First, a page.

The Modern Day Equivalent of “Working the Room”

The Modern Day Equivalent of “Working the Room”

If you are like most of us, you’ve already joined a handful of LinkedIn groups.  When you created your account, you were eager to join these niche communities of people who shared a similar interest.   But you quickly started to become frustrated with spammers who invaded poorly managed groups.  The content wasn’t helpful or relevant, thus the perceived value of LinkedIn groups diminished.  You lost interest.

But I’d urge you to reconsider.  Don’t let these poorly managed groups leave a bad taste in your mouth.  There are currently 1.8MM (yes million!) groups on LinkedIn and your future prospects are in them. It’s really just a matter of finding the right groups and building real-world relationships.  They are a niche marketer’s dream come true.

 

Find the Right Groups

LinkedIn lets you join up to 50 groups but the truth is, you don’t have time to actively participate in 50 groups.  So, focus on 10 to 15 to which you can actually devote your time.  

Start by joining some basic groups in which you have a genuine.  Here are some examples of basic genuine interest groups

·      Alumni groups (i.e. UCLA Alumni)

·      Professional peer groups (i.e. Financial Advisor Network)

·      Marketing strategy groups (i.e. Oechsli Institute)

·      Industry News Groups (i.e. WealthManagement.com)

Now, let’s turn to prospecting. Outside of groups being a great place to learn amongst your peers and other industry experts, they are an excellent place to find new prospects.  Think about your target market for a second and ask yourself the following questions…

·      What company do (did) they work for?

·      What industry are they a part of?

·      What school did they graduate from?

·      Where do they live?

·      What are their hobbies?

·      What charities and organizations are they involved in?

I guarantee there is a group that satisfies nearly every answer to the questions above.  Take your answers and search the groups directory.  Also, keep in mind that you can combine your answers together with some simple Boolean modifiers to really target your search. (i.e. Pfizer AND Brooklyn  or  “Business Owners” AND “St. Louis”)


Find groups that match your answers and request to join.  The more specific the group, the better! Each group that accepts your request gets you closer and closer to your target market. Of course, some groups are locked, but you may be surprised by the leniency of some group moderators.

 

Be a Valuable Member

Once you are accepted into these groups, you will be tempted to start positioning your professional services.  Resist this temptation!  Your first step is to position yourself as a valuable member.  Comment on other’s posts, post helpful information, pose questions and above all else, keep it relevant to the group.  Once you are viewed as a valuable and trusted contributor, you can sprinkle in a few promotional posts (i.e. An invitation to your educational event on social security).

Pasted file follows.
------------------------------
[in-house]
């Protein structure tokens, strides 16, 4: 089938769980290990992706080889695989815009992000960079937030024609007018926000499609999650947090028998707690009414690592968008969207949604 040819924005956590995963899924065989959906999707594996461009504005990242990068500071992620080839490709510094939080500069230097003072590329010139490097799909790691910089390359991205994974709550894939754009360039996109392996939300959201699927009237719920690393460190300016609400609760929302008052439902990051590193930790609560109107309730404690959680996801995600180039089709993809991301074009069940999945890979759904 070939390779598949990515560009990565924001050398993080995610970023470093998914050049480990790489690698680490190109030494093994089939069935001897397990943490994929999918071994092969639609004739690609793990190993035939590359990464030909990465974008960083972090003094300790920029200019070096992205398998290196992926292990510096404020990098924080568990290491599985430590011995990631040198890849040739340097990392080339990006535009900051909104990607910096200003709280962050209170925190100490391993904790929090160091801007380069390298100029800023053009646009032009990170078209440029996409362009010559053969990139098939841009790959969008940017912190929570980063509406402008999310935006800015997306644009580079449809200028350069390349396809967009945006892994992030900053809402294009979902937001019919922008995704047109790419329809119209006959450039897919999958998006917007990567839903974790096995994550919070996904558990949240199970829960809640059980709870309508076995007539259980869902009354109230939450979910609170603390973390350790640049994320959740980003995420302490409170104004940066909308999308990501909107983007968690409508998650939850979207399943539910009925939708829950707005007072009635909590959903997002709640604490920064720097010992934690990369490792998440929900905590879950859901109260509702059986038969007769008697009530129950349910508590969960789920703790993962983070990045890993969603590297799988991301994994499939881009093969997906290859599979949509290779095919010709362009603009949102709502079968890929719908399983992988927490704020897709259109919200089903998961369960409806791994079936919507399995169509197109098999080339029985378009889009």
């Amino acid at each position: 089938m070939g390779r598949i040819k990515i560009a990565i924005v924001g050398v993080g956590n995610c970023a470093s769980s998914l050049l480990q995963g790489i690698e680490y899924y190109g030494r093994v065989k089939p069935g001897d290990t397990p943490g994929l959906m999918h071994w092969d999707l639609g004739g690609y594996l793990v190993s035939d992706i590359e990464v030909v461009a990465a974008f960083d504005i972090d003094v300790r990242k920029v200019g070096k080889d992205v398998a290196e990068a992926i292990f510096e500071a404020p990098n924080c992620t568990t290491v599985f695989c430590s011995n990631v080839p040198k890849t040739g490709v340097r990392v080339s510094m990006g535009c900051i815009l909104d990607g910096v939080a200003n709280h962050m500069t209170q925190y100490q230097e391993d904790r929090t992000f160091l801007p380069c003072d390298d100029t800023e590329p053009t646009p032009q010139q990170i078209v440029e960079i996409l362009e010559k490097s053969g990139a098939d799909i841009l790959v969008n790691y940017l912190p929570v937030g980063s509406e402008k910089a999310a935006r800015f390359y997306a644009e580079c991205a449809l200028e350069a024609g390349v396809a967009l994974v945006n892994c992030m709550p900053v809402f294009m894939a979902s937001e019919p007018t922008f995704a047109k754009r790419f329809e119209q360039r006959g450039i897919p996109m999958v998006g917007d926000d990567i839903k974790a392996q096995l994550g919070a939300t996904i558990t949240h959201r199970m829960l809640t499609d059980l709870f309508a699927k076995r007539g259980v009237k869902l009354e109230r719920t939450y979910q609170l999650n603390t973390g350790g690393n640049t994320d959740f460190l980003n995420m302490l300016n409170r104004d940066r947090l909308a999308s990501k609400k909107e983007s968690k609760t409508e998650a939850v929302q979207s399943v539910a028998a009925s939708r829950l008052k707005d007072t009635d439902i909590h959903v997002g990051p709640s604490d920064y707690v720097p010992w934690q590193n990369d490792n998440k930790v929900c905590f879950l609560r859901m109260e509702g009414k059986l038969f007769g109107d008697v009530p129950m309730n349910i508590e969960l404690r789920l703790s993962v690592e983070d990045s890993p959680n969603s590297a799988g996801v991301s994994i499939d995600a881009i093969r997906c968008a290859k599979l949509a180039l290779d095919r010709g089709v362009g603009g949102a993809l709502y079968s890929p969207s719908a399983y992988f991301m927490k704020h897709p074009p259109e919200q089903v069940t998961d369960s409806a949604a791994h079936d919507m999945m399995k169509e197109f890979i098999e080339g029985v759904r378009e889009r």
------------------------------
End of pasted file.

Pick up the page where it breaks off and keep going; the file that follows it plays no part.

Pinpoint Prospects

I know what you’re thinking.  Not everyone in these groups are people with whom I would want to do business.  In fact, there are probably people just like me within these groups. You’re right.  One of the best features of LinkedIn groups is getting access to the member directory.  Start by clicking on the member’s link in the upper right hand corner of the groups page.

 

 

Now it’s time to run a keyword search within the member directory.  Think about the types of keywords your ideal prospect would have on their profile and run a search.   In the example below, we are looking for business owners.

 

 

Reach Out

Now that you have presented yourself as a valuable member and pinpointed specific prospects, it’s time to make contact.  You have two options.  You can either ask the prospect to connect or send them a direct message through LinkedIn (if you are unsure how to do this, see my previous blog).  

 

Whether you message this person directly or ask them to connect, the first thing you should mention is the group you share together.  They will be much more receptive to your message this way.  Secondly, you need to personalize the message.  You can do this by referencing a post they contributed, a person you both know, something you read about their company, etc.  Now you’ve planted the seeds for a personal relationship.

 

It’s important that you make a genuine effort to build real relationships with group members and not just pitch a sale.  This is modern-day networking.  The marketing methods remain the same but the medium is changing. Social networks and sub-online communities (like LinkedIn groups) create an excellent forum to prospect at scale and broaden your network like never before.

 

Kevin Nichols is a thought-leader with The Oechsli Institute, a firm that specializes in social media coaching and training for the financial services industry.  Follow him on twitter @KevinANichols   www.Oechsli.com

Hide comments

Comments

  • Allowed HTML tags: <em> <strong> <blockquote> <br> <p>

Plain text

  • No HTML tags allowed.
  • Web page addresses and e-mail addresses turn into links automatically.
  • Lines and paragraphs break automatically.
Publish